Synopsis: Edwardian England. Agnes Ashford knows that her duty is threefold: she needs to work on cataloguing the archive of the titled Bryant family, she needs to keep the wounds of her past tightly under wraps, and she needs to be quietly grateful to her employers for taking her up in her hour of need. However, a dark secret she uncovers due to her work thrusts her into the Bryants’ brilliant orbit – and into the clutch of their ambitions.

They are prepared to take the new century head-on and fight for their preeminent position and political survival tooth and nail – and not just to the first blood. With a mix of loyalty, competence, and well-judged silence Agnes rises to the position of a right-hand woman to the family matriarch – the cunning and glamorous Lady Helen. But Lady Helen’s plans to hold on to power through her son are as bold as they are cynical, and one day Agnes is going to face an impossible choice… (Goodreads)


4 stars: Aphrodite – Goddess of love and beauty. That means that I really liked the book, whether it was the writing style, plot or characters. It means it was an amazing book that I would completely recommend for the beautiful piece of art it is. However the book is not a Persephone because something keeps it from making it one of my favourite book ever.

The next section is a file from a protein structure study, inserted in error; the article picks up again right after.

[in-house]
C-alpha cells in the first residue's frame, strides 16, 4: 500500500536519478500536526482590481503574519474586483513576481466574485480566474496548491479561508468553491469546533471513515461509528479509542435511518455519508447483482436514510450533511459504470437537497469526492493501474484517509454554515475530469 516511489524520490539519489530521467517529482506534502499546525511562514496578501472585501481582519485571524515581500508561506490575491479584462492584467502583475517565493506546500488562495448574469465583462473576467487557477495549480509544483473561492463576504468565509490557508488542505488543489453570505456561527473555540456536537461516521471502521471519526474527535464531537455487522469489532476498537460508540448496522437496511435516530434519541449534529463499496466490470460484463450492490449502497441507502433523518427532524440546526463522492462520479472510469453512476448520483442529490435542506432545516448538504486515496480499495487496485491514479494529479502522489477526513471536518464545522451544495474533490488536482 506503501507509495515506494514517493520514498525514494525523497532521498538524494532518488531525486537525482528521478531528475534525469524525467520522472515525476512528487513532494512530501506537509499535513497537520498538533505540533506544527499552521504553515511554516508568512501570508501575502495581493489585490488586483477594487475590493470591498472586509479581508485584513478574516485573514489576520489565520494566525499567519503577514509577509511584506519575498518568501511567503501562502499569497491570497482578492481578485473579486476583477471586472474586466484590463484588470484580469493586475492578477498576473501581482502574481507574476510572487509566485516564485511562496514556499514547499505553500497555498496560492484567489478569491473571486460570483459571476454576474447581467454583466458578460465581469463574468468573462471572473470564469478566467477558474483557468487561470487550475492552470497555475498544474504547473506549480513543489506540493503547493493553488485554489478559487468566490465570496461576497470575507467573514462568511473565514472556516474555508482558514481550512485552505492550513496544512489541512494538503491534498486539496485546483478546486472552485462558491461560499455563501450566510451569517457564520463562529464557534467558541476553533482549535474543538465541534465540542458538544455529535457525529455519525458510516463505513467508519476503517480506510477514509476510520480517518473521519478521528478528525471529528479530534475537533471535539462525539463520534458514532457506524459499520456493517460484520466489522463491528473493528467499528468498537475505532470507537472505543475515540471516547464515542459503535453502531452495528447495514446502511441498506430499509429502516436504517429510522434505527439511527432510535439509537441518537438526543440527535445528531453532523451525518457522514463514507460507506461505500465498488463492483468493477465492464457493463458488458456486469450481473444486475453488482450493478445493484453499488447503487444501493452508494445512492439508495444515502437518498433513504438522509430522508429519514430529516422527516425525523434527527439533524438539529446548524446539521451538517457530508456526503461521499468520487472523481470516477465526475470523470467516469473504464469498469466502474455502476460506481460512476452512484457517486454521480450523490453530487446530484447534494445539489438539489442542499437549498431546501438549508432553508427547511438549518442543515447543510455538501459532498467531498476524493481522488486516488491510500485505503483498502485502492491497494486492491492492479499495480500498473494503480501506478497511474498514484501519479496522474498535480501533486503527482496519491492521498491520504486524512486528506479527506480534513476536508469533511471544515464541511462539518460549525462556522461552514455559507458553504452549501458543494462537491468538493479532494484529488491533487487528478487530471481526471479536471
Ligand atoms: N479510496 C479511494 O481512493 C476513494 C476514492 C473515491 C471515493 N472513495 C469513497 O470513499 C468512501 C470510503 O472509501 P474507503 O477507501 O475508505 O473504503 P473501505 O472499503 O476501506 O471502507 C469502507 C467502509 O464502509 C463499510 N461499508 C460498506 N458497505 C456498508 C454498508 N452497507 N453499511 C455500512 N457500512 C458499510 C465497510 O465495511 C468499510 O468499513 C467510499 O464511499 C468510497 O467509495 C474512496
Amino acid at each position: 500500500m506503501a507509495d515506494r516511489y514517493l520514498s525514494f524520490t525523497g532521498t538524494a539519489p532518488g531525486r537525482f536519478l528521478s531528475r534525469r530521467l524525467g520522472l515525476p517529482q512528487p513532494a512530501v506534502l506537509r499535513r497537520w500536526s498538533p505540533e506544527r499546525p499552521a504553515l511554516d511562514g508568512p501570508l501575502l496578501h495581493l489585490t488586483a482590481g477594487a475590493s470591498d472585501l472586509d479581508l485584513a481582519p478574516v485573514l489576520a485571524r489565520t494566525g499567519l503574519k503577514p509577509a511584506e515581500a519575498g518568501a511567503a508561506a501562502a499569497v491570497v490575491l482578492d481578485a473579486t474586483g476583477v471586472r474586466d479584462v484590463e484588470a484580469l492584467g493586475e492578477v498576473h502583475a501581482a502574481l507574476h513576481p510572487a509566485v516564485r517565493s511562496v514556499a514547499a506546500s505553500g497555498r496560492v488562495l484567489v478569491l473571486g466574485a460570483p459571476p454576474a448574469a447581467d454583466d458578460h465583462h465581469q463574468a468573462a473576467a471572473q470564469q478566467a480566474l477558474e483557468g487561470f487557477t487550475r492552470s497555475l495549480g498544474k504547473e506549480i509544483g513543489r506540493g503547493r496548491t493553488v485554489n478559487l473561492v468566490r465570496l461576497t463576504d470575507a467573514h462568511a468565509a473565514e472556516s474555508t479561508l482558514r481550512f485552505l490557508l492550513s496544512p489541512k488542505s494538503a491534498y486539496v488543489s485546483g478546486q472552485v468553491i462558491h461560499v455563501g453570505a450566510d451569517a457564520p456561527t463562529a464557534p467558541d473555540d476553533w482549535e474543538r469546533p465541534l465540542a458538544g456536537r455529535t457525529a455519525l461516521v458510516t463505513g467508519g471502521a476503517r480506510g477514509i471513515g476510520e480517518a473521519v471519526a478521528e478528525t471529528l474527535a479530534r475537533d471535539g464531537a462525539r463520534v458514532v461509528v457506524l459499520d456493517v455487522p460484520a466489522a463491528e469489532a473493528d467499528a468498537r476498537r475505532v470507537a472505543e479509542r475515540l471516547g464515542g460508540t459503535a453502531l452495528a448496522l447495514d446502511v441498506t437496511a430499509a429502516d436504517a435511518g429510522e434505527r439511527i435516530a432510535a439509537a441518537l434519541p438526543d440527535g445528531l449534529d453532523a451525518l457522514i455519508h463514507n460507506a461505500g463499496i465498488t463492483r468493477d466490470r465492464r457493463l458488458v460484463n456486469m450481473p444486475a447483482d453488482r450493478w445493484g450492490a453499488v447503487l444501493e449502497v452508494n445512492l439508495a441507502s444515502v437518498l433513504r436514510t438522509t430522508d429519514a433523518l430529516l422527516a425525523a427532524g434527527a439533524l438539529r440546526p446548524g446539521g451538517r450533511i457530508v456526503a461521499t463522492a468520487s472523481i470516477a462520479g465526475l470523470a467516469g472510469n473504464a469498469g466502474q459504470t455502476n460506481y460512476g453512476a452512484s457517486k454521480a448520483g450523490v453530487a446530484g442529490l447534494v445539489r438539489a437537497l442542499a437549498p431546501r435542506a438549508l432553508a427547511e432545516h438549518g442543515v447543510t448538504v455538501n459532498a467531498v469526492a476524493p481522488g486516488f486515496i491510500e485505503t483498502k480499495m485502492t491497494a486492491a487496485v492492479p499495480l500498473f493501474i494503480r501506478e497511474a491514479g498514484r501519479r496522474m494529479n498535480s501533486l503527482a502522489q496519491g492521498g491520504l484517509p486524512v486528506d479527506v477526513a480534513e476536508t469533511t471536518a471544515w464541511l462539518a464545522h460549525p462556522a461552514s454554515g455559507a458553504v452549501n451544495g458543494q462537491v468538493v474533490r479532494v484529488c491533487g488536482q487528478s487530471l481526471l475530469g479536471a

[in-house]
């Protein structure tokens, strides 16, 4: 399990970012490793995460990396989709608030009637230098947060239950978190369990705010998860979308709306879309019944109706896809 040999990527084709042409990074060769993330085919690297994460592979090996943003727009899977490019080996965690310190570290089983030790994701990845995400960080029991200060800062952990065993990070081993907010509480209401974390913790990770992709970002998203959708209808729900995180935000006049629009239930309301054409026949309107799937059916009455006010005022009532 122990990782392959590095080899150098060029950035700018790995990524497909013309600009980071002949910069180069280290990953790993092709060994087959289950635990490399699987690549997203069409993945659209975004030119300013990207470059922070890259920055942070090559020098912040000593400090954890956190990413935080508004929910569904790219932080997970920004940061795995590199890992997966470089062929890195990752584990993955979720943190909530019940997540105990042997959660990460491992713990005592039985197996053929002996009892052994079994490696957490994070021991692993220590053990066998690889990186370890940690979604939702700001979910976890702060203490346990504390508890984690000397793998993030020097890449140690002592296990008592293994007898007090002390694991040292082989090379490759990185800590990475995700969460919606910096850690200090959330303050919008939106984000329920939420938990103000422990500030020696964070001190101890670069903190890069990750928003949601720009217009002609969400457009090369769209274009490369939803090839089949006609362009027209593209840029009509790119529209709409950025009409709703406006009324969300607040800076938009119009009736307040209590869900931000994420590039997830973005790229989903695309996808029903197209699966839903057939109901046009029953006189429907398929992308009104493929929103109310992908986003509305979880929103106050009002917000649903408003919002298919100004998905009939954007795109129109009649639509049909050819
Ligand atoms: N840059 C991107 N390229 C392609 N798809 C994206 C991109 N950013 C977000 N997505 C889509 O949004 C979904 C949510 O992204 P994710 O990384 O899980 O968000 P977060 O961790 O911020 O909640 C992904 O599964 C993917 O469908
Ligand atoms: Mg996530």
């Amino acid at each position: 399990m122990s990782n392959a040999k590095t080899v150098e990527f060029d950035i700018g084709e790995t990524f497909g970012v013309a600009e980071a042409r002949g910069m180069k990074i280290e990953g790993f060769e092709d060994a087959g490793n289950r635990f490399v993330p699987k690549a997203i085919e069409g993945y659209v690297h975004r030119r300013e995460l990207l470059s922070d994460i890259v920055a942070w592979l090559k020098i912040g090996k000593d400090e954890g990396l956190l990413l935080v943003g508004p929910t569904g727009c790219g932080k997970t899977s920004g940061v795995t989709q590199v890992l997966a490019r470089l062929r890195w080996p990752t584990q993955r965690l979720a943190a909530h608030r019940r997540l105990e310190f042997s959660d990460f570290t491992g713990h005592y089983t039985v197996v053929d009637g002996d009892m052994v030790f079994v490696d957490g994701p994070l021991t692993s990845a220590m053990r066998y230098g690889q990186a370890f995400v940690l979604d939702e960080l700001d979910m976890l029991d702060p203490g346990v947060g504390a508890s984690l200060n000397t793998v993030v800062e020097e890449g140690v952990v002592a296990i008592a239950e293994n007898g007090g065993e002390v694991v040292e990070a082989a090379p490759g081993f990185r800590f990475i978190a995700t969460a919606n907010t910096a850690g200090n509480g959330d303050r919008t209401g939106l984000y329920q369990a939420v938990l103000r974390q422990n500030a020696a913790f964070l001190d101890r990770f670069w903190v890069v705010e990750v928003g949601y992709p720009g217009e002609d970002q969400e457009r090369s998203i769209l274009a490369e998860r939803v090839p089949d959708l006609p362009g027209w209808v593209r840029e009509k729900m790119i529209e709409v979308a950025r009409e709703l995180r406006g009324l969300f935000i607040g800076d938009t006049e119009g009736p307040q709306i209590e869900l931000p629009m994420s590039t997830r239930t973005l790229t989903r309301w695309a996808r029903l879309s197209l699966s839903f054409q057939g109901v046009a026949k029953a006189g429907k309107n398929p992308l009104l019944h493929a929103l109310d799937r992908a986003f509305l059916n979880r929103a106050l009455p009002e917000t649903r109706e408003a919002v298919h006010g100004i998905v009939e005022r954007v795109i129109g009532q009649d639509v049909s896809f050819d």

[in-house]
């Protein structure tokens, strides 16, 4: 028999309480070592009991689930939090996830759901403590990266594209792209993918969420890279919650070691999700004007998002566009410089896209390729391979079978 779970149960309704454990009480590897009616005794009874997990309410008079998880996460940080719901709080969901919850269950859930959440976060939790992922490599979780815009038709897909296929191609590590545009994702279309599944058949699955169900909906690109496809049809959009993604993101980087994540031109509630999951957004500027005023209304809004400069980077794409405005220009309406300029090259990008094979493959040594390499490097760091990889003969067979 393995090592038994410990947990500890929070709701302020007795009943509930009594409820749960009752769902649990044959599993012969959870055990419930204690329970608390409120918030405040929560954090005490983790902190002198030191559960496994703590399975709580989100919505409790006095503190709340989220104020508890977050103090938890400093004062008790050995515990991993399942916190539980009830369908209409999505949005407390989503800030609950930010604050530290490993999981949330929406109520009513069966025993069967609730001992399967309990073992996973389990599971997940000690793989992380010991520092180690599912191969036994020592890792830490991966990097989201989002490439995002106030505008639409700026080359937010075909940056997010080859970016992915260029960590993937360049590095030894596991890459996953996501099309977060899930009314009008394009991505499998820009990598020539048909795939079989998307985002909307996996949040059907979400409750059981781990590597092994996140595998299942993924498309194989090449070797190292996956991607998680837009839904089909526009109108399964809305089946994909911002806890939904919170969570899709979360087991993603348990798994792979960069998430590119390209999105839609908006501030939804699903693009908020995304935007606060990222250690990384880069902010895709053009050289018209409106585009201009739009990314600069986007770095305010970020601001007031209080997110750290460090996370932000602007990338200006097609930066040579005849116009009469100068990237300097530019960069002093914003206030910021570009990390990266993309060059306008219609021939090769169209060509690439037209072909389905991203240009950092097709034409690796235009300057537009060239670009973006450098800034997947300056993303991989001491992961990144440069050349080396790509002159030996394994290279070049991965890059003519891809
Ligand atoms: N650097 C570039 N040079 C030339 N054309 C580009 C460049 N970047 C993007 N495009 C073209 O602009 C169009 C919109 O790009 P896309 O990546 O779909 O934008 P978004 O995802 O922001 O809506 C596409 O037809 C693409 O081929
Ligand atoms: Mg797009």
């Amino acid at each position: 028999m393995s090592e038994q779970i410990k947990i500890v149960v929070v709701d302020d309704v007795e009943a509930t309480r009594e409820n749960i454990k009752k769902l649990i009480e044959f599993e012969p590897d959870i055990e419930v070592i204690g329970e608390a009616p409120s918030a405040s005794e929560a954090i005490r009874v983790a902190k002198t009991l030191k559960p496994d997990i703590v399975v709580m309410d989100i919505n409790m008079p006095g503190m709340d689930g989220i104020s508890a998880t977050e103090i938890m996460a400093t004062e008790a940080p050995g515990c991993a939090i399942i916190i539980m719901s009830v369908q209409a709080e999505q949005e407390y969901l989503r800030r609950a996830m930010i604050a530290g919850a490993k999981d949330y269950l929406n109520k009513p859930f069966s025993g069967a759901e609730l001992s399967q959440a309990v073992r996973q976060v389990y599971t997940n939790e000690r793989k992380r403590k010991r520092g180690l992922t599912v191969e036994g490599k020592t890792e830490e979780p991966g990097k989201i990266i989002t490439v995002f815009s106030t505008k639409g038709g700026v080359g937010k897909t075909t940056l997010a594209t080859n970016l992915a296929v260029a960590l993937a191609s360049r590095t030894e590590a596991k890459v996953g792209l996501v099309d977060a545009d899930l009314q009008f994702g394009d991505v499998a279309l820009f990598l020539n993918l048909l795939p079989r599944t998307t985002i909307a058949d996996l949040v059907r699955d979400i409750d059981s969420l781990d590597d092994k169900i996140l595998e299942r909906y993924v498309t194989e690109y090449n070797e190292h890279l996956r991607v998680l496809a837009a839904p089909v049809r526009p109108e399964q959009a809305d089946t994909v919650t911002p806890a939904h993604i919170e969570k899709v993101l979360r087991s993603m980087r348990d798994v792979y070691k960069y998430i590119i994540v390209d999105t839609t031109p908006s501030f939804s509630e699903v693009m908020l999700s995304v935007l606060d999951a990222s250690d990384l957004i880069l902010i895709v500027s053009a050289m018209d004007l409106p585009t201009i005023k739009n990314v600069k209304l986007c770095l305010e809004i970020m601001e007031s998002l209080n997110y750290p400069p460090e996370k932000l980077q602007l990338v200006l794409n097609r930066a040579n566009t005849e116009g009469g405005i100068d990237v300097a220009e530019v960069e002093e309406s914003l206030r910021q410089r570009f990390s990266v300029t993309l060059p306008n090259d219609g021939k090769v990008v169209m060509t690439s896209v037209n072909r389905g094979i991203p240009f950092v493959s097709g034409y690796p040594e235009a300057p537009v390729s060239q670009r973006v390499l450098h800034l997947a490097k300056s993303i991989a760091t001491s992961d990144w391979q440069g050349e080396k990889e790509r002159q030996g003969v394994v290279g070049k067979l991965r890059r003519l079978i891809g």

Iris– Goddess of rainbows. Nothing new here, we all know that rainbows represent the LGBTQ+ community so this Goddess will be featured whenever a queer relationship or character appears.


Thank you to the author for gifting me a copy of this book. All opinions are honest and my own.

I am a huge fan of historical fiction and this one was no exception. The plot was intriguing enough: Agnes Ashford, an archivist is employed by the Bryant family to catalogue their archives but uncovers secrets that changes everything.
I loved the mystery aura this book had. We learn through the main character, Agnes, secrets about the mysterious Bryant family and how they each navigate arounf them. The subdued mystery/ crime aspect of the book was thrilling.

But the best part was the author’s voice. As it is mentioned in the Author’s note, so many elements of the story are inspired by historical events and historical figures but the author added their unique and interesting voice. The prose was beautiful and I highlighted so many quotes.
I liked the narration which focused on Agnes, who is a social climber with a lot of ambition. How could she not be one in the world she was living in? I didn’t find her to be particularly likable but that didn’t bother me at all. On the contrary, I loved reading about her ambition, the way her beautiful brain worked and how devoted and loyal she was (even if it was sometimes for her own gain). I will forever root for cunning, smart and ruthless young women. Her character development was the best part of the story; she began the story as a naive “little lamb” to becoming a ruthless lion under Helen’s supervision.